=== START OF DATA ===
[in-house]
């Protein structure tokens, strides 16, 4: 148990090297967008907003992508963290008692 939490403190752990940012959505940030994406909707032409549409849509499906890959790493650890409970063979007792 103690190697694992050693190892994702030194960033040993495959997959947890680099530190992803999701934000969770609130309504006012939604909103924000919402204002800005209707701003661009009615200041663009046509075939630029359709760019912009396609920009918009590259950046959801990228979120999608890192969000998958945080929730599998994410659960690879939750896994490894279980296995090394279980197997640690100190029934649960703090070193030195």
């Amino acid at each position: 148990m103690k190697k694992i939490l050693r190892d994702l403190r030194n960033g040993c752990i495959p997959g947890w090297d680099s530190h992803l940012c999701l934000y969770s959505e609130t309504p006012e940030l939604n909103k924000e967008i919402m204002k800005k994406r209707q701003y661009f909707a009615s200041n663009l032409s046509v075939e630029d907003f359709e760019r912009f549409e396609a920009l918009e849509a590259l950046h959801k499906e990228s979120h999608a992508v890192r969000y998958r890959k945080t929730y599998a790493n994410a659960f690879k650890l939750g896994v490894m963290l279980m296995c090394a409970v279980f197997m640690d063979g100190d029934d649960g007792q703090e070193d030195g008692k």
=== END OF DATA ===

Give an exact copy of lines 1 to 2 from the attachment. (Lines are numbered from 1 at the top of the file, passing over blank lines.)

[in-house]
């Protein structure tokens, strides 16, 4: 148990090297967008907003992508963290008692 939490403190752990940012959505940030994406909707032409549409849509499906890959790493650890409970063979007792 103690190697694992050693190892994702030194960033040993495959997959947890680099530190992803999701934000969770609130309504006012939604909103924000919402204002800005209707701003661009009615200041663009046509075939630029359709760019912009396609920009918009590259950046959801990228979120999608890192969000998958945080929730599998994410659960690879939750896994490894279980296995090394279980197997640690100190029934649960703090070193030195």